New Delhi: The Delhi High Court on Friday sought the response of the Centre and others on a plea seeking direction for safety testing of the drugs on wild scavenging birds, mainly vultures, before launching new NSAIDs—Non-steroidal anti-inflammatory drugs— in the open market.
The Public Interest Litigation (PIL) contended that NSAIDS like Aceclofenac, Nimesulide, Ketoprofen etc are harmful for Vultures, but no serious efforts and steps have been taken for their safety.
Issuing notice to the Ministry of Environment, Forests and Climate Change, Ministry of Health and Welfare, Central Drugs Standard Control Organization National Biodiversity Authority, Indian Veterinary Research Institute and Bombay Natural History Society, the division bench of Acting Chief Justice Vipin Sanghi and Justice Navin Chawla slated the matter for August 24.
As per the PIL, filed by petitioner Gaurav Kumar Bansal, it sought the respondents to check the toxicity of NSAIDs available in the market and if found toxic ban the manufacturing, distribution, retail formulation, injectable formulation and use of bolus of the same by way of evoking Section 26A of the Indian Drugs and Cosmetics Act.
Praying for directions from the court on the protection and conservation of the vultures in the country, the plea highlighted that they are listed as critically endangered by IUCN and also added in the Schedule -1 of the Indian Wildlife Protection Act - 1972 which is the highest category of the endangerment.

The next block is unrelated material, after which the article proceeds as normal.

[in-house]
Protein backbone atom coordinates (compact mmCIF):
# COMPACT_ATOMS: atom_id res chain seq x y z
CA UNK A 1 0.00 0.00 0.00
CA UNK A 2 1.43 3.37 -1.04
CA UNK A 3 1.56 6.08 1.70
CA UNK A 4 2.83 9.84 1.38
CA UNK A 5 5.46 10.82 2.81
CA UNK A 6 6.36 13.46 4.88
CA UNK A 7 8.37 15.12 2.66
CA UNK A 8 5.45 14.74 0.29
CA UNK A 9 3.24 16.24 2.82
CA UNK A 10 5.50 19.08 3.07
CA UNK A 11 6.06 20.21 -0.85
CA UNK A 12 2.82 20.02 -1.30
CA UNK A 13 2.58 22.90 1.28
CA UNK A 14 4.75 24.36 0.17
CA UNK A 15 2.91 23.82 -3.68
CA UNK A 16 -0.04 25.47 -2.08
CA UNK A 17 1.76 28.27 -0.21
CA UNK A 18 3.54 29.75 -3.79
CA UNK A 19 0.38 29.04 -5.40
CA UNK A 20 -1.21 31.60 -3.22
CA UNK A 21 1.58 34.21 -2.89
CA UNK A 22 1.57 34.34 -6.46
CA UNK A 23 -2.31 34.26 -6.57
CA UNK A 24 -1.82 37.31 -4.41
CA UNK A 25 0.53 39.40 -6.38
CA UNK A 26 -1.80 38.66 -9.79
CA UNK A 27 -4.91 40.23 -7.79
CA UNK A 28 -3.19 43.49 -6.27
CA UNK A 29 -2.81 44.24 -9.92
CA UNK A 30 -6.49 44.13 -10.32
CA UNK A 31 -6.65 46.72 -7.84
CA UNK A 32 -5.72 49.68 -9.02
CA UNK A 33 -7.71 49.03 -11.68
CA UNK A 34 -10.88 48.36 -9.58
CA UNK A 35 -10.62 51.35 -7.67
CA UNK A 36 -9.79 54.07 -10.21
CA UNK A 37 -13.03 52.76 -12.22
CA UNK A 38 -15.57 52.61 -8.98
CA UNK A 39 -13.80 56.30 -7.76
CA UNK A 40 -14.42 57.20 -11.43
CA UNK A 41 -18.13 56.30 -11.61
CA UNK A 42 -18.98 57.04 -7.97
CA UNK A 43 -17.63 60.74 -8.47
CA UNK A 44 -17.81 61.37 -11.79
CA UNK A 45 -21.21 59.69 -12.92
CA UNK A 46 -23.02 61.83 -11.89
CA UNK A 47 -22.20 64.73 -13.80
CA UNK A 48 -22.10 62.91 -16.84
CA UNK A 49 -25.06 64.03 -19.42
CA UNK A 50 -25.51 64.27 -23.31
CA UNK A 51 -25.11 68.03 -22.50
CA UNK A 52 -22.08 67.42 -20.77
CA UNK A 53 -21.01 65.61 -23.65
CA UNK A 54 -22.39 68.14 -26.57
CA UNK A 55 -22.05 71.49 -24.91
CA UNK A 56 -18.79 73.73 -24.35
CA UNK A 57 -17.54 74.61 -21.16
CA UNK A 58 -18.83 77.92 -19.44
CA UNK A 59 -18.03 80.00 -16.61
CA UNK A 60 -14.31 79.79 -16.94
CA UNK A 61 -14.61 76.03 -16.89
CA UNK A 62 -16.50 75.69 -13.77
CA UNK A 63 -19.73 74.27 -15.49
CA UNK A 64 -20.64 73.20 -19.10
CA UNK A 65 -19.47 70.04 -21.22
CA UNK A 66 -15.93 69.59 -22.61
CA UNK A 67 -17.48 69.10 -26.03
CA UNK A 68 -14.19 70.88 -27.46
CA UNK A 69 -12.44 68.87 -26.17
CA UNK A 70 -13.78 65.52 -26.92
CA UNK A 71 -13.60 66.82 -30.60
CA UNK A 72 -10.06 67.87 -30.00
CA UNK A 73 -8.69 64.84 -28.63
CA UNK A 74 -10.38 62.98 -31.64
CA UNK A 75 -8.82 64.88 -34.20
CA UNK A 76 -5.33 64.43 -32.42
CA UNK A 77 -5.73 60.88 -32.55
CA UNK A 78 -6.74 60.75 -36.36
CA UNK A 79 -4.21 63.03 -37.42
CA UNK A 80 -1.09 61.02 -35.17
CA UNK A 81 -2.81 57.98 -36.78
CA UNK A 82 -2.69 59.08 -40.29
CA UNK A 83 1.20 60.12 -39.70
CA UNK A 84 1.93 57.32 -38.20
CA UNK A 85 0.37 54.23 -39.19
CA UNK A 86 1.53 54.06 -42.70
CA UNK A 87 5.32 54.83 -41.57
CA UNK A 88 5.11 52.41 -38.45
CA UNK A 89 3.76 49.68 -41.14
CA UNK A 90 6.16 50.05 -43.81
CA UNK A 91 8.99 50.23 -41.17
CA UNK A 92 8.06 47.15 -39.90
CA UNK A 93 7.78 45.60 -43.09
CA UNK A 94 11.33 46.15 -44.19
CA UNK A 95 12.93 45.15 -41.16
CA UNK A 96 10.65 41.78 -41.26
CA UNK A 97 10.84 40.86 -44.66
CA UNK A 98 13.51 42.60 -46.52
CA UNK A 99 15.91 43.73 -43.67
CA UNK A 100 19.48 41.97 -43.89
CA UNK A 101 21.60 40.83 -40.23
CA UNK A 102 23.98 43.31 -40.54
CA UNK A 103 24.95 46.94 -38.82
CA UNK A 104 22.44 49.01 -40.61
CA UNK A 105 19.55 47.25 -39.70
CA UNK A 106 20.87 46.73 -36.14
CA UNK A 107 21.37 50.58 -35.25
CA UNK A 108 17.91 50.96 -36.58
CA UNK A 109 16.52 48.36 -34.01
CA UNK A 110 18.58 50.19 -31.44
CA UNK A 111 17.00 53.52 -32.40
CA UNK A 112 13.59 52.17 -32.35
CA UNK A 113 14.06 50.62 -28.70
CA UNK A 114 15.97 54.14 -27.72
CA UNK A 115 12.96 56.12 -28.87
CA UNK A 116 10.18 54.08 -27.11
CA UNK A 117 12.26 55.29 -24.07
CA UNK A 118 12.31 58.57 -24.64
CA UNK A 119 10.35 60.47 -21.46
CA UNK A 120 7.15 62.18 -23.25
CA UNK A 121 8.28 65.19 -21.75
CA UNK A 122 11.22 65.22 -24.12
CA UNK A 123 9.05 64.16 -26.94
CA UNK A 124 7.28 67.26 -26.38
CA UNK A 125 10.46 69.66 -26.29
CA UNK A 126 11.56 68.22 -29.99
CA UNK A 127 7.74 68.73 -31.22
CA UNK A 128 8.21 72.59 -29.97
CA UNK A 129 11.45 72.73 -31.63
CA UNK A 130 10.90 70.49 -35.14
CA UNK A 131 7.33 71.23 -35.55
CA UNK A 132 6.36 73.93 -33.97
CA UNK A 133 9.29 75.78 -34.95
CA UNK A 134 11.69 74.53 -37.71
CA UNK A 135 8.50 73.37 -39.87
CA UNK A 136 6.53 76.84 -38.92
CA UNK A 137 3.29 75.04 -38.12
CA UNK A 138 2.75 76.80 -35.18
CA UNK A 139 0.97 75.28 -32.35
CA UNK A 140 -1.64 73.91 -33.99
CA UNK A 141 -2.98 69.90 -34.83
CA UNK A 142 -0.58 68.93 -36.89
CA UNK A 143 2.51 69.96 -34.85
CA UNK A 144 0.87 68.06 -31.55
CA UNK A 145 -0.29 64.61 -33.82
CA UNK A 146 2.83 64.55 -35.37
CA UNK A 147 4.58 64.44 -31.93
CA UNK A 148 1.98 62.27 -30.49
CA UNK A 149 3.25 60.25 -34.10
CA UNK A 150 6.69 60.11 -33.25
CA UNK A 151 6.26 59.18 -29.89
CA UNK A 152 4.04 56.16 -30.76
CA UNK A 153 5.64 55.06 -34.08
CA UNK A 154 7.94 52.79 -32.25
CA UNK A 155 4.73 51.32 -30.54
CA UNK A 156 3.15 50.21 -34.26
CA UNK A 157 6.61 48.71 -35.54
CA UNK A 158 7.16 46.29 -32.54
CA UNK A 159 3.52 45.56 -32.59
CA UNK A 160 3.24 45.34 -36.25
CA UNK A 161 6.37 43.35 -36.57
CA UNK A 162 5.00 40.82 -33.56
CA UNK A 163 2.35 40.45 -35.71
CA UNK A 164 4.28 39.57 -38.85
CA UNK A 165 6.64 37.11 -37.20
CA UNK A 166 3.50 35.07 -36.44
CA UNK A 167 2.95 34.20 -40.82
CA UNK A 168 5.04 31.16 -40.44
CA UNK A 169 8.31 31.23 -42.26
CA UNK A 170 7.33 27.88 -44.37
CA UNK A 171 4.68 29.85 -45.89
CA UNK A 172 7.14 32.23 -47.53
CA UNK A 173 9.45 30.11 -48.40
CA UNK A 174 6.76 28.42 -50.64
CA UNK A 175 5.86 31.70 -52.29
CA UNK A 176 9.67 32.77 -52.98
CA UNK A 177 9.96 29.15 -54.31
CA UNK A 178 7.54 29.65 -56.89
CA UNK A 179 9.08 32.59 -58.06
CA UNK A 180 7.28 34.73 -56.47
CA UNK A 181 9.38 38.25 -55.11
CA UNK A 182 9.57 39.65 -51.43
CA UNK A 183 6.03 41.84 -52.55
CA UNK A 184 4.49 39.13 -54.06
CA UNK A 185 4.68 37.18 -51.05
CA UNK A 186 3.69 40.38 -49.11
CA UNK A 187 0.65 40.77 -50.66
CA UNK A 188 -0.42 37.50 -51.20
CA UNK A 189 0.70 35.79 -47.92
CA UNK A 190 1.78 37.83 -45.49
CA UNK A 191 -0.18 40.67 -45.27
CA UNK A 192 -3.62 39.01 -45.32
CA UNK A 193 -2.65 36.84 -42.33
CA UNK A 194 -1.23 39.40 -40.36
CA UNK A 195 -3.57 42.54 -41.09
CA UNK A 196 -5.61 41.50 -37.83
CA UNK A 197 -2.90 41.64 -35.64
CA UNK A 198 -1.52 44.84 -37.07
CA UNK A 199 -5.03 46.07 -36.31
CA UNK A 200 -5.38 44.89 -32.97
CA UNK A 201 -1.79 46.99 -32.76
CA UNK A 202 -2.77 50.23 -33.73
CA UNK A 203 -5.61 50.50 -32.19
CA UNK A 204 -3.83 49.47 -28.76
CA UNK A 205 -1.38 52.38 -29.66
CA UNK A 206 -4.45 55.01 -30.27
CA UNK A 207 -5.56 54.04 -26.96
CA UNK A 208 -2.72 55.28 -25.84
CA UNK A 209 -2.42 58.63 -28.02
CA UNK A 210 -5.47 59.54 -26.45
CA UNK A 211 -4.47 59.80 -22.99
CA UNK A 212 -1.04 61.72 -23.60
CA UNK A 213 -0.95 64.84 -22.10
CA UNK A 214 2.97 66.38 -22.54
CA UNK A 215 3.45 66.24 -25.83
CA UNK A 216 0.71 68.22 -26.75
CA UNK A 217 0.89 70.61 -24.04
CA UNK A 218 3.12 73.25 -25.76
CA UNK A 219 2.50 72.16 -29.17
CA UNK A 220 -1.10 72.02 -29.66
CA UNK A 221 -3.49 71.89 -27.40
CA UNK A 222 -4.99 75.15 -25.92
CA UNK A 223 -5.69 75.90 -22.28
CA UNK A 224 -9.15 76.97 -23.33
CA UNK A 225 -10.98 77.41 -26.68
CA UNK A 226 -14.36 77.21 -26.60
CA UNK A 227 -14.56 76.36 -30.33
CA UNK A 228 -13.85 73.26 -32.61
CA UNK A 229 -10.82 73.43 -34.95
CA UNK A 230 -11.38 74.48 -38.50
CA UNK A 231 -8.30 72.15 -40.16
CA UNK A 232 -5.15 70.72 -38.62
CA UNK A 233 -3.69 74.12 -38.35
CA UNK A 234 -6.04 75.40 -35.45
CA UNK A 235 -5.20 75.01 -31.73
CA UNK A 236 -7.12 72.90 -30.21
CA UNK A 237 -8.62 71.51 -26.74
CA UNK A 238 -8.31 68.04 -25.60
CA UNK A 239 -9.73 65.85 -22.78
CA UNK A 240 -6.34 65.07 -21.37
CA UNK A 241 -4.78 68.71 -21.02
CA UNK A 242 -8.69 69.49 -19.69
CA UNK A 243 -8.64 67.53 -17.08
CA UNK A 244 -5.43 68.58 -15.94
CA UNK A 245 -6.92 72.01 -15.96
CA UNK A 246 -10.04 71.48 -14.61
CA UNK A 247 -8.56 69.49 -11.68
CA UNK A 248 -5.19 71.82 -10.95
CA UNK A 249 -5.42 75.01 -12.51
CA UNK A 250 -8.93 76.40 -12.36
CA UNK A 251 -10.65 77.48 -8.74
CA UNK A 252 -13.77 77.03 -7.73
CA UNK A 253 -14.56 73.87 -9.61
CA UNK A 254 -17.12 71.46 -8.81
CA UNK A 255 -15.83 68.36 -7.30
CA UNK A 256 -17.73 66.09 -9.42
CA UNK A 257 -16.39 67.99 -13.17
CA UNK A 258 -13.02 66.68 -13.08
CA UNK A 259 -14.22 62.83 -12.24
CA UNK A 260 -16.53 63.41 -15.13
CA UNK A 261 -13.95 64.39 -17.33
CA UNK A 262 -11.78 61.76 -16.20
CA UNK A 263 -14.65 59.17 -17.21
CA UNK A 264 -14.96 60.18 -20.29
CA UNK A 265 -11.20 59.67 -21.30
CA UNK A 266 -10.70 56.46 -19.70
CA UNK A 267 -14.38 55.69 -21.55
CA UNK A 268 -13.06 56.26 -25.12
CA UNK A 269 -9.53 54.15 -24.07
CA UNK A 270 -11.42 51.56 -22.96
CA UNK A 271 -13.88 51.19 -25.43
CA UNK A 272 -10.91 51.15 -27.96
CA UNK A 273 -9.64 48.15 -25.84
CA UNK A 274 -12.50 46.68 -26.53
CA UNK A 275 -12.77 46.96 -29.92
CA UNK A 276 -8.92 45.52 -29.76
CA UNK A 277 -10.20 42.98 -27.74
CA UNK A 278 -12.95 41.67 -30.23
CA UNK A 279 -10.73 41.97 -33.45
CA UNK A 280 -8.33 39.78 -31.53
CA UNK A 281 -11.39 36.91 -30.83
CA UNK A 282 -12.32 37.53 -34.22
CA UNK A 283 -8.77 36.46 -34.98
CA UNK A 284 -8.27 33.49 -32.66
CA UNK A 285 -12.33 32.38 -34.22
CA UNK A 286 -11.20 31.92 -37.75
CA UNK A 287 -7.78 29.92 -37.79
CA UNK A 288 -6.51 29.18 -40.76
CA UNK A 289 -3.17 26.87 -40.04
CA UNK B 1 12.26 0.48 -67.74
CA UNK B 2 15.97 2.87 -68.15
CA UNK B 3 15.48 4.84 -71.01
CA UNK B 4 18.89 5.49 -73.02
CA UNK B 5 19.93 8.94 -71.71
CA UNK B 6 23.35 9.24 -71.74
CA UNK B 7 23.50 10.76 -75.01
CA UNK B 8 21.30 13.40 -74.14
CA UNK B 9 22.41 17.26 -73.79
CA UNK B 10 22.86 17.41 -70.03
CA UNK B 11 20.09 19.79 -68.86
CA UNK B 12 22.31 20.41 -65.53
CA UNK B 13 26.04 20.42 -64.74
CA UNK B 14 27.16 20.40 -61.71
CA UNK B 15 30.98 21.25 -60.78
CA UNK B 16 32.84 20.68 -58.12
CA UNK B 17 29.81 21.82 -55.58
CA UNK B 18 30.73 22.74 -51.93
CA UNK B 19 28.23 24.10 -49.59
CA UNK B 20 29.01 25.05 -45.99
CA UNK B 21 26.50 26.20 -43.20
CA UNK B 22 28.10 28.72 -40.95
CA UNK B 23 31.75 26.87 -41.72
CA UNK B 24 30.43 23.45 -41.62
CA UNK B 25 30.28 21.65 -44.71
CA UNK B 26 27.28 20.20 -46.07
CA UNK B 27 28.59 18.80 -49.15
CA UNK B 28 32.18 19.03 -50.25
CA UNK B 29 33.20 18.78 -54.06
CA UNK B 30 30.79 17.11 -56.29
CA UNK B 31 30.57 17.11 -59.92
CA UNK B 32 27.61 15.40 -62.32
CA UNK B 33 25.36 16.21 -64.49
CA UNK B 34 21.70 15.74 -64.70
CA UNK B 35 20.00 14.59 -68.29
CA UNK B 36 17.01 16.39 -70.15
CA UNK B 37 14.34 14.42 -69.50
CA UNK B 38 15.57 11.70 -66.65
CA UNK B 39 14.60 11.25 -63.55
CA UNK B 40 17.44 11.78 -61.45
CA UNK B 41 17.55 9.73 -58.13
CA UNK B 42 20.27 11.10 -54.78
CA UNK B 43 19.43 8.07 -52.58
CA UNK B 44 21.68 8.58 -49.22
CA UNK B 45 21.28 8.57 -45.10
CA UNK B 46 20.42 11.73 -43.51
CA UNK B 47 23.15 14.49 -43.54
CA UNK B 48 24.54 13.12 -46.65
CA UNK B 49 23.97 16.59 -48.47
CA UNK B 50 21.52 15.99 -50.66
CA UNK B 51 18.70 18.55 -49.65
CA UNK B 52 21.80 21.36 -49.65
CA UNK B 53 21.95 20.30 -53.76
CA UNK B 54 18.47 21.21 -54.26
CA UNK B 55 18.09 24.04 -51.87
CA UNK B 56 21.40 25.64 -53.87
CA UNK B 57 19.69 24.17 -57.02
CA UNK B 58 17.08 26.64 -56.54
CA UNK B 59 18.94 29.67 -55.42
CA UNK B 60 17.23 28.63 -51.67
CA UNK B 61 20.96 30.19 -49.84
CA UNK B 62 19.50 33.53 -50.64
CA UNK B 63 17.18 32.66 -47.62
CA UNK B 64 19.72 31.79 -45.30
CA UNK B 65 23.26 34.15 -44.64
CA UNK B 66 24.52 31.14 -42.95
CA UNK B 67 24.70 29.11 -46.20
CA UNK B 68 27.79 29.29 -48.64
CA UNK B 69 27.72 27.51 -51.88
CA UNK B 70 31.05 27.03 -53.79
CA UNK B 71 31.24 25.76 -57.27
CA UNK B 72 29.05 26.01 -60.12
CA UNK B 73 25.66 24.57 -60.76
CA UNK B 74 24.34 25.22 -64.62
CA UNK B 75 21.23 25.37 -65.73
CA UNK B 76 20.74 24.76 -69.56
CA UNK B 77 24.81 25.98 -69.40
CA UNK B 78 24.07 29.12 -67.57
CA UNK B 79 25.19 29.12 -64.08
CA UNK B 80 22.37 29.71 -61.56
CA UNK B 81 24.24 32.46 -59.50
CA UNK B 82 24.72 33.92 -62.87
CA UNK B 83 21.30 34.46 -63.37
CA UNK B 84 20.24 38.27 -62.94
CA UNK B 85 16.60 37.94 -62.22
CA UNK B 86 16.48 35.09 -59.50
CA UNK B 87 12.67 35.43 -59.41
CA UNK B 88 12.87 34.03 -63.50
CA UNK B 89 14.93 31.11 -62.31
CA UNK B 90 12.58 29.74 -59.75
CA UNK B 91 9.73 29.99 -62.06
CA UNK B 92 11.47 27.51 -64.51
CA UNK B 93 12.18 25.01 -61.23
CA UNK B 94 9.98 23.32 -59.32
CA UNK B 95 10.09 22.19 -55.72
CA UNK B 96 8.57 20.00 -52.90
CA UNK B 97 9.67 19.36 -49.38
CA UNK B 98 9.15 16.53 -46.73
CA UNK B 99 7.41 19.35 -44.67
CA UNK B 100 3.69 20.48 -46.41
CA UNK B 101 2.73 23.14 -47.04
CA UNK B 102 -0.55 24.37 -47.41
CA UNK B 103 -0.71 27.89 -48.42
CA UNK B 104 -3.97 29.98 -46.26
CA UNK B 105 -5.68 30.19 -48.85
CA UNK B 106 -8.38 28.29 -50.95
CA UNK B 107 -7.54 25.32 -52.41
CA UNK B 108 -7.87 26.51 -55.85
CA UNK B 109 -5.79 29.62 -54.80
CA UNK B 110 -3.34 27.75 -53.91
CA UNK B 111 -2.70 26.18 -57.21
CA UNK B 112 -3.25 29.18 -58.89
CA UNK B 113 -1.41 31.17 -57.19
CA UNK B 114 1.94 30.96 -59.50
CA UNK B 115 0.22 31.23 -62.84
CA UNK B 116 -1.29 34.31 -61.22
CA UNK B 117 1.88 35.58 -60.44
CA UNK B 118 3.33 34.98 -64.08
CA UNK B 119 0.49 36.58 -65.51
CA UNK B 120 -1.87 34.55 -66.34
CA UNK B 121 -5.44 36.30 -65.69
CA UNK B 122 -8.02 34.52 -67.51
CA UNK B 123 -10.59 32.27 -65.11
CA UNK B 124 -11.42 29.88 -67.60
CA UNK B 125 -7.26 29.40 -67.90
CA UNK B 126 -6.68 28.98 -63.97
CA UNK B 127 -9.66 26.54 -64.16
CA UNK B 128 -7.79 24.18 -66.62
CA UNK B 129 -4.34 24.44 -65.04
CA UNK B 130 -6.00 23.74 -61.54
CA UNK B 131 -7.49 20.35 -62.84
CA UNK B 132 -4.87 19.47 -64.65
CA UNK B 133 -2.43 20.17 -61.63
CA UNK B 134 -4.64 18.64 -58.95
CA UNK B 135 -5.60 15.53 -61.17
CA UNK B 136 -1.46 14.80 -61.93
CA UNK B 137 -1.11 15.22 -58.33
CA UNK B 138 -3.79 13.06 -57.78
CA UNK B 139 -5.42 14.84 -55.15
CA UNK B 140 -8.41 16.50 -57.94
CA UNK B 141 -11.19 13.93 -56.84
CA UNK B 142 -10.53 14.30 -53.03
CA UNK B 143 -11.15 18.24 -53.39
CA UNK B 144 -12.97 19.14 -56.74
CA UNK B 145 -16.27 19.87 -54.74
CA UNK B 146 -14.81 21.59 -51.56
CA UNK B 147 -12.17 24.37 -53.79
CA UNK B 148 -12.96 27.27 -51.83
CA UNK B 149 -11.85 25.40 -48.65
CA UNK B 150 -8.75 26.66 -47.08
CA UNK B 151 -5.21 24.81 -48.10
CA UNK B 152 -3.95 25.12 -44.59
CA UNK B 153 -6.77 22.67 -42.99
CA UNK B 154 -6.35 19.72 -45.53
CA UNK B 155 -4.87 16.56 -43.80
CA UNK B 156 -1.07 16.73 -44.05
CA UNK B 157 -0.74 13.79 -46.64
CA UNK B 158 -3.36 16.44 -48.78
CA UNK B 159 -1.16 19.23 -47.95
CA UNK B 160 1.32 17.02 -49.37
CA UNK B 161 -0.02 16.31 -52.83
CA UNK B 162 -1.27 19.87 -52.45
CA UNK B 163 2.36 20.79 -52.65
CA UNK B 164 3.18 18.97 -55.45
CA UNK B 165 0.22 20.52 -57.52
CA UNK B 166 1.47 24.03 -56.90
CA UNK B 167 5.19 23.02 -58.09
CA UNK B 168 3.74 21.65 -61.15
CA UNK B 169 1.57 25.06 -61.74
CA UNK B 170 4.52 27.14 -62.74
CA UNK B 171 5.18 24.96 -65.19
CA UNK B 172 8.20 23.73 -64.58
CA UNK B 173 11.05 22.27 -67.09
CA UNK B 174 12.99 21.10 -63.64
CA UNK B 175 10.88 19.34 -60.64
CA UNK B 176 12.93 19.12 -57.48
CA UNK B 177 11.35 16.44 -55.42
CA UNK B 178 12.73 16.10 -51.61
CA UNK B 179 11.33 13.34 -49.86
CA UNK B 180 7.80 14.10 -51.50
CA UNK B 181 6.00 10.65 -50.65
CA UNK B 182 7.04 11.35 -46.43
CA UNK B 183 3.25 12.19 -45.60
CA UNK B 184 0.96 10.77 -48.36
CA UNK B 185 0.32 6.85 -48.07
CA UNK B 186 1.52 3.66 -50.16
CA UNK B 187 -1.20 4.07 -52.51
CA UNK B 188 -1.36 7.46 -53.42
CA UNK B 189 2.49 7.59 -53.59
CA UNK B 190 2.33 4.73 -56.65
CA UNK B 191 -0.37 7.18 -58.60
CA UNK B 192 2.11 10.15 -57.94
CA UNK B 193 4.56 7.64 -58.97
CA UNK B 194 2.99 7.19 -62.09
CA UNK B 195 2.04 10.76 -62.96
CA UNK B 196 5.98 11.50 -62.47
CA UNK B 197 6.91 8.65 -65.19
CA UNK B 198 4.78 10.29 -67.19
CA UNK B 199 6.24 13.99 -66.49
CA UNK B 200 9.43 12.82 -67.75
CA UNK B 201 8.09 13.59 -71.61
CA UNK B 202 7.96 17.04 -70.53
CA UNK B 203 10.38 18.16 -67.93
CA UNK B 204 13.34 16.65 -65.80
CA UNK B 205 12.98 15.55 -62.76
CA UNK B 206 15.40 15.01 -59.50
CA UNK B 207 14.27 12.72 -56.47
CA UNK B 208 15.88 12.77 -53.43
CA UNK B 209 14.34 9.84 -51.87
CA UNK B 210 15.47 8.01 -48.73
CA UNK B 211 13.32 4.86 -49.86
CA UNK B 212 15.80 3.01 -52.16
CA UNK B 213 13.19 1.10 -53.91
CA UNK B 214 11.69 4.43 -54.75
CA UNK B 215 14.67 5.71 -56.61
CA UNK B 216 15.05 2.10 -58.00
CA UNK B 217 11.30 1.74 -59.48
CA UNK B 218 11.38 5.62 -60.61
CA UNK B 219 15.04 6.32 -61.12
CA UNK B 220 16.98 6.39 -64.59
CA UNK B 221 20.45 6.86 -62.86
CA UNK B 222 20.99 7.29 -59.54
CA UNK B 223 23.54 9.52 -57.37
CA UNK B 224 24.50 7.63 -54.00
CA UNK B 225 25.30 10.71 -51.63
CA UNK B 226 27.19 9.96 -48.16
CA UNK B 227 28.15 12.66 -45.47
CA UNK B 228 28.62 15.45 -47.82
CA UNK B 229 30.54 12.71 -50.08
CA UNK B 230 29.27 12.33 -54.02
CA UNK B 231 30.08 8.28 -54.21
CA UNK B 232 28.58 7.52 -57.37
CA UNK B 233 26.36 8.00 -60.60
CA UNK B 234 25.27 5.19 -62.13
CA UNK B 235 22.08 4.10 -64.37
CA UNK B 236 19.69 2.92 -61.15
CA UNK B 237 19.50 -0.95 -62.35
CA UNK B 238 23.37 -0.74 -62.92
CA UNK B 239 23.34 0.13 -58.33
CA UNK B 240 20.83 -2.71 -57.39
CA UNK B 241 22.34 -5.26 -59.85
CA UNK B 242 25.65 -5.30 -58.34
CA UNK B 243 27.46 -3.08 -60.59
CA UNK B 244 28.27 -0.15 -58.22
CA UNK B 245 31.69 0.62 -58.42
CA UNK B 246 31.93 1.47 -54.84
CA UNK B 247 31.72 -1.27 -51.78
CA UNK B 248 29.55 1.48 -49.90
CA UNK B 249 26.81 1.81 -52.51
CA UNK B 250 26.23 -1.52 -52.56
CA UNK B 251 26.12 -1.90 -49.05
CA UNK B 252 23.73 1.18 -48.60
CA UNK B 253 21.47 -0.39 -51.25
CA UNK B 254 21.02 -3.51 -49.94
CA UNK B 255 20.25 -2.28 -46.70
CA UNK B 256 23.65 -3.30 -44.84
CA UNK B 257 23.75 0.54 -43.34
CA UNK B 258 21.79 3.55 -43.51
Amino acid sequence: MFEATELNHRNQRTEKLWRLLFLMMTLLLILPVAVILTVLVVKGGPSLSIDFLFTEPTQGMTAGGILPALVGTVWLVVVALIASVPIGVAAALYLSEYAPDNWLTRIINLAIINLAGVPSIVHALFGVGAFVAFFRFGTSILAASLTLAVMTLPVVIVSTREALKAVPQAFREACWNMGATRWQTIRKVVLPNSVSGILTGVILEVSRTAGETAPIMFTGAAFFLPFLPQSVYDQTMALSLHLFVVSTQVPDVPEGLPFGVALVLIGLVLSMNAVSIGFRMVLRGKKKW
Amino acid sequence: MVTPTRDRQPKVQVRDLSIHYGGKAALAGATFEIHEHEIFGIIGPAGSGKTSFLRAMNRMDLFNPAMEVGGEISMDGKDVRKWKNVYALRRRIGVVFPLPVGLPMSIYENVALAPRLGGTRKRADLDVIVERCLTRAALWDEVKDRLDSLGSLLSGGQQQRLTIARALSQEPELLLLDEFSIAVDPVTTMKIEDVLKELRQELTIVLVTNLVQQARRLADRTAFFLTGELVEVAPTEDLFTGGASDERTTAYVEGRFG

Notably, the population of three of the nine Indian species of vultures — the white-rumped, the long-billed, and the slender-billed — have crashed by 90 per cent in the mid-1990s. The birds are now listed as Critically Endangered by the IUCN, the highest threat category ahead of extinction.
To save them from certain extinction, the government of India's Action Plan for Vulture Conservation in India — 2020-2025, which was presented to the Convention on Migratory Species (CMS) secretariat, advocates the prevention of misuse of veterinary non-steroidal anti-inflammatory drugs (NSAIDs) by ensuring their sale only on prescription.
As per reports, diclofenac, the drug widely used by veterinarians as a painkiller is considered as the main cause of the dramatic 99 per cent vulture decline across Asia.
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